From downplaying the use of the iconic Ronald McDonald (while the company at the same time asks for donations of pocket change for Ronald McDonald House) due to the global outbreak of destructive clowns, to leaked departures (due allegedly to retirement) of senior execs, this isn't the McDonald's that investors warmed up to under CEO Steve Easterbrook. That McDonald's -- whose shares rocketed higher in 2015 -- was seen as firmly on the comeback trail.
There was a clear focus on improving food quality, enhancing marketing messages, getting the drive-thru speedier and putting power back in the hands of franchisees to innovate on the menu. Excitement about all-day breakfast pumped up Wall Street's sales estimates, and there was faint hope for the launch of a transformational global ordering app by later this year. Sprinkle in the move to re-franchise U.S. restaurants and sell off some overseas operations, and McDonald's indeed had a ton of good will on the Street.
Now, McDonald's seems to be in a state of quiet internal chaos. The company will have to replenish the executive ranks and have these new execs -- likely from outside the company -- impress Wall Street.
Moreover, the execs are likely to unveil their own set of initiatives that Wall Street will heavily scrutinize. Chaos, even though McDonald's will strongly deny that is the case. One gets the sense, nonetheless, that McDonald's is tossing in the towel on 2016 -- one chock-full of a full-blown restaurant recession and a trend toward eating at home -- and will look to woo investors again sometime in 2017.
Keep in mind the timing of these announcements, which comes just before third-quarter earnings are released in the view of a lackluster second quarter. The news suggests McDonald's hasn't regained a ton of momentum in the U.S. after its turnaround badly stalled in the second quarter.
Same-store sales in the U.S., its largest market, rose 1.8% from the prior year during the second quarter, badly missing Wall Street forecasts for a 3.2% increase. Of particular concern is that same-store sales growth cooled drastically from a 5.4% increase in the first quarter.
McDonald's promised it will add items to its all-day breakfast menu and enhance its core items this fall in a bid to jump-start sales. These efforts have been met with a snooze by investors and maybe by consumers getting tempted by Chipotle's (CMG - Get Report) discounted grub and a barrage of new food offerings from Dunkin' Brands (DNKN - Get Report) .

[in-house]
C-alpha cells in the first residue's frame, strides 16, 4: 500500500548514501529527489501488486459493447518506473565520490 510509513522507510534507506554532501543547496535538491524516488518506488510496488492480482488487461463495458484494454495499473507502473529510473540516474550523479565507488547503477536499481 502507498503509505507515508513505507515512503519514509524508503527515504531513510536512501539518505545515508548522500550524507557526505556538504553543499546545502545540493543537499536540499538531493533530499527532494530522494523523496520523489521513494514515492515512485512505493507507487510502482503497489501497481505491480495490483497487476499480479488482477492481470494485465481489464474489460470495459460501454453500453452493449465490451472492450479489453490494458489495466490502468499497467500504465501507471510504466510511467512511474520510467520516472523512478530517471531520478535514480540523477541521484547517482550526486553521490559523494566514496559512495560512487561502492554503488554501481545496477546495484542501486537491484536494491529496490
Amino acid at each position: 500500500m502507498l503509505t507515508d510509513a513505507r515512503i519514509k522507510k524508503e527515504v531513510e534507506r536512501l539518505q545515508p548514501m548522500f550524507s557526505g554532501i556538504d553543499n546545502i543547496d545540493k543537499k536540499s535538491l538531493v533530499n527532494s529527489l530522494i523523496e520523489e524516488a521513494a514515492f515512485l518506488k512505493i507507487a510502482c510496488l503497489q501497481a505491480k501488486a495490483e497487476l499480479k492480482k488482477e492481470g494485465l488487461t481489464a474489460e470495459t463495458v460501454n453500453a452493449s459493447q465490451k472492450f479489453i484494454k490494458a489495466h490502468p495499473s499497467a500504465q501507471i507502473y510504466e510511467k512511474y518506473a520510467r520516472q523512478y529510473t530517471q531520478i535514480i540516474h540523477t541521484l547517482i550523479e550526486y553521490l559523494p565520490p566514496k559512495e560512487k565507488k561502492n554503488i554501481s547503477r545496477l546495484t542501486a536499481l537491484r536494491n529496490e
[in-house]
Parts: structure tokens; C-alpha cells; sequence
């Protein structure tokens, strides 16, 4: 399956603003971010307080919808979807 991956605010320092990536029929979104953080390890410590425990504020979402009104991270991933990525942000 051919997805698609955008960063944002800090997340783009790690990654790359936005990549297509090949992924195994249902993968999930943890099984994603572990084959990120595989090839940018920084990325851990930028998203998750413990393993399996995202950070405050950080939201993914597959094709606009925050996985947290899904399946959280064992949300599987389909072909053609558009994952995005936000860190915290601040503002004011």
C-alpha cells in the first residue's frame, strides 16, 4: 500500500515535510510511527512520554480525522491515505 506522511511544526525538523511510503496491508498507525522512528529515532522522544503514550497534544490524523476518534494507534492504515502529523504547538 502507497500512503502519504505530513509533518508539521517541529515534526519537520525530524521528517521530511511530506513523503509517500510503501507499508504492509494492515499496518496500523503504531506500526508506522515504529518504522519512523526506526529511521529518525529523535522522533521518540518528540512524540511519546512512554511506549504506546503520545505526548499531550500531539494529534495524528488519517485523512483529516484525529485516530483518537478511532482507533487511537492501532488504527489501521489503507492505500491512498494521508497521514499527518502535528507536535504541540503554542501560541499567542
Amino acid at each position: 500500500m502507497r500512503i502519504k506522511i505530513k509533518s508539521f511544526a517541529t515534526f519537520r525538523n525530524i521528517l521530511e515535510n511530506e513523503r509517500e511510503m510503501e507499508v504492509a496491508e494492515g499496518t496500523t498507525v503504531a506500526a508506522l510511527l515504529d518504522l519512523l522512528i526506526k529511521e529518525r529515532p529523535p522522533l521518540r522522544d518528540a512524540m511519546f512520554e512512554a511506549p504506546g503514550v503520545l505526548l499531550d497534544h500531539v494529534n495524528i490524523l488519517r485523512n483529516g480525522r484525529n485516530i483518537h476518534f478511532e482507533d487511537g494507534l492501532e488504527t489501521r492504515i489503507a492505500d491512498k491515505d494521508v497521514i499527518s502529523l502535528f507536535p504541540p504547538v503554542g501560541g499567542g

And then there is the 1,000-pound gorilla in the space: The new guy leading the all-important U.S. business has a giant hole in his resume. Chris Kempczinski, who will take over Jan. 1 as head of McDonald's U.S. from retiring Mike Andres (who was the architect of the U.S. turnaround), has never held an executive position at a restaurant prior to joining McDonald's.
It's unclear from Kempczinski's LinkedIn profile if he has worked in a restaurant at all during his career. So that makes him a somewhat odd choice to arguably be the No. 2 exec at the world's largest restaurant chain. As is common in the fast-food space, many C-suite level executives have decades of operating experience.
Case in point is the current crop of McDonald's U.S. execs who will report to Kempczinski (for now). Other than Chief Marketing Officer Deborah Wahl, who joined McDonald's in 2014 after spending many years at homebuilder Pulte Group (PHM - Get Report) , the entire U.S. executive team has decades of restaurant industry experience, mostly from McDonald's. Chief Restaurant Operations Officer Charlie Robeson, for example, began his career with McDonald's as a crew member in Dayton, Ohio, more than 38 years ago.
Something is going on at McDonald's. It smells as bad as a Big Mac left out in the hot sun for 10 days straight. I suspect we will learn more when the third quarter is delivered.
Editor's Note: This article was originally published at 10 a.m. EDT on Real Money on Oct. 18.